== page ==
As a young aspiring filmmaker, Steven Spielberg really wanted to direct a James Bond movie. After his successes with JAWS and CLOSE ENCOUNTERS, he even reached out to the 007 camp but as he told The Independent, “I called up Cubby (producer Albert ‘Cubby’ Broccoli) and offered my services but he didn’t think I was right for the part.”
So, as the legend goes, Spielberg went on vacation with his friend George Lucas in the summer of 1977. Lucas’ breakthrough smash hit STAR WARS had just been released, and Spielberg had just completed CLOSE ENCOUNTERS, due to be released later that year. While building a sand castle on the beach at the Mauna Kea Beach Hotel (hey, this is how the legend goes), Spielberg told Lucas his dream of making a James Bond movie and how it would probably never come to be.
Then Lucas told his friend he had an idea that was better than Bond.
In a later interview, Lucas explained, “So I said, 'Well, look, Steven, I’ve got a James Bond film. It’s great - it’s just like James Bond but even better. I told him the story about this archeologist and said it was like a Saturday-matinee serial, that he just got into one mess after another. And Steven said, ‘Fantastic, let's do this!’”
Lucas’ character was named Indiana Smith – after his dog’s name. Spielberg disliked the name but agreed it should be an all-American moniker, so they settled on Indiana Jones.
This simple beach chat led to one of the biggest movie franchises in history with RAIDERS OF THE LOST ARK , INDIANA JONES AND THE TEMPLE OF DOOM, and INDIANA JONES AND THE LAST CRUSADE dominating the ‘80s box office.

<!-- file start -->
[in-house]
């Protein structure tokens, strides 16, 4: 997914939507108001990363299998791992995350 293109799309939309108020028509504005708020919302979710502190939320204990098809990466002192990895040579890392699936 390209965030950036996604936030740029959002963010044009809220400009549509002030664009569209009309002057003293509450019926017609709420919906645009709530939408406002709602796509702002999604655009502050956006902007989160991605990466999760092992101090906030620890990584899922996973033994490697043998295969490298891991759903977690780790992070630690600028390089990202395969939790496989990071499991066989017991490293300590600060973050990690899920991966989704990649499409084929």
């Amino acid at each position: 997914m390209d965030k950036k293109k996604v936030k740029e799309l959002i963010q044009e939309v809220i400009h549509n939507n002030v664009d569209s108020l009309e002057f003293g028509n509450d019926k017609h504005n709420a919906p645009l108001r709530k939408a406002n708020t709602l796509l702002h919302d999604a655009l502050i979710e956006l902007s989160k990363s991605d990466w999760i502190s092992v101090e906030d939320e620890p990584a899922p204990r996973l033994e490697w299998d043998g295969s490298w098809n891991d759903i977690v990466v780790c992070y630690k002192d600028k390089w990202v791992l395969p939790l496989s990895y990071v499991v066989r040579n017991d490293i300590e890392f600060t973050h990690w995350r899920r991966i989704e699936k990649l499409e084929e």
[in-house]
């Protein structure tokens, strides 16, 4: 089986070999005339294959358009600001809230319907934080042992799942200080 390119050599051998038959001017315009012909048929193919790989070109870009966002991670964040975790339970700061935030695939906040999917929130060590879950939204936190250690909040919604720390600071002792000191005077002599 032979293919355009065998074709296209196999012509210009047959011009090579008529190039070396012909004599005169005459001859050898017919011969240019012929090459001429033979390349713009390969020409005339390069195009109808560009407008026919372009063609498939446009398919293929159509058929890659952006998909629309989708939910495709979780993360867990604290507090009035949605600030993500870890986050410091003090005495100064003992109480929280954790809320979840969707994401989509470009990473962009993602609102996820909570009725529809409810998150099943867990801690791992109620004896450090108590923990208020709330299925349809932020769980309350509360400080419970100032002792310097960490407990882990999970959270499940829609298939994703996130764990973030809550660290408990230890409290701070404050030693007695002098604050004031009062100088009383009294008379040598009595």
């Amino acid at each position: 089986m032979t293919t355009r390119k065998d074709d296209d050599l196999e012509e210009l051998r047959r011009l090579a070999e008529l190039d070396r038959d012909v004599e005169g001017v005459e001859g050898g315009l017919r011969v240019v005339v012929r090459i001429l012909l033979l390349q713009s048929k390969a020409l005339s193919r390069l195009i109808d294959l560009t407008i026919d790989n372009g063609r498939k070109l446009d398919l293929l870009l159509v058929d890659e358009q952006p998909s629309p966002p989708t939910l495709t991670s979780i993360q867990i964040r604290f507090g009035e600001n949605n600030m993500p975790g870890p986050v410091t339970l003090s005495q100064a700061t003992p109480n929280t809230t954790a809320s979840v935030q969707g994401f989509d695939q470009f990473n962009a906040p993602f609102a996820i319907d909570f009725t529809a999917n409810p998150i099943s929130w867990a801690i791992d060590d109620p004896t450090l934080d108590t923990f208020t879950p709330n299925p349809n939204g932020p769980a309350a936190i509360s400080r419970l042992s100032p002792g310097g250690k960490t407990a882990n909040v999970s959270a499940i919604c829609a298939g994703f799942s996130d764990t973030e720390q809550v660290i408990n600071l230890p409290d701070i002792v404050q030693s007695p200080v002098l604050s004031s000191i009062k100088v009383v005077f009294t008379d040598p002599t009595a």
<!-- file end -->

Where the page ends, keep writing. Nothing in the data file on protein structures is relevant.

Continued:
LAST CRUSADE, the third entry, was especially notable as it featured Sean Connery as Indy’s father, Henry Jones, which brought the Bond connection full circle. Although he was only 12 years older than series star Harrison Ford, Connery convincingly owned the role, playing against type as a nebbish bookworm, and the part introduced the actor to younger generations who had never seen any of the seven films in which he portrayed the suave super spy, 007.
As Spielberg later said to Empire Magazine, “Who else but Bond could have been worthy enough to play Indiana Jones’s dad?”
Spielberg never did direct a Bond film, repeatedly saying in interviews that with his colossal career, “they can’t afford me.”
Connery retired from acting in 2003, but he did consider returning when the fourth Indiana Jones film was in development later in the decade.
He ended up issuing this statement: “If anything could have pulled me out of retirement, it would have been an Indiana Jones film, but in the end, retirement is just too damned much fun.”
Connery’s role was reduced to his picture being seen on Jones’ desk along with Denholm Elliot (Indy's mentor Marcus Brody) in an early scene. As INDIANA JONES AND THE KINGDOM OF THE CRYSTAL SKULL is far from a fan favorite, maybe Connery made the right decision.
In the scheme of things, Connery’s role as Indiana Jones’ dad is a small part of his lengthy legacy, but it’s still a crucial one as it connects the franchises in a major way. Undoubtedly, many kids sought out Connery’s Bond movies after seeing LAST CRUSADE, and went from there to discover his other work which is getting spotlighted right now on the sad event of the great actor’s death.
In conclusion, Spielberg didn’t get what he wanted (making his own James Bond film), but he sure got what he needed (co-creating an iconic character that was almost as good - sorry, Lucas, but it’s true).
One last tidbit is that Connery’s Henry Jones Sr. reveals that his son’s name is Henry Jones Jr., and that their dog’s name was Indiana (obviously inspired by Lucas's dog). This leads to Indy's long-time pal, Sallah (John Rhys-Davies) to mock him for being named after a dog. A few lines later, the original trilogy is done.
R.I.P. Sean Connery (1930-2020)
R.I.P. Sean Connery (1930-2020)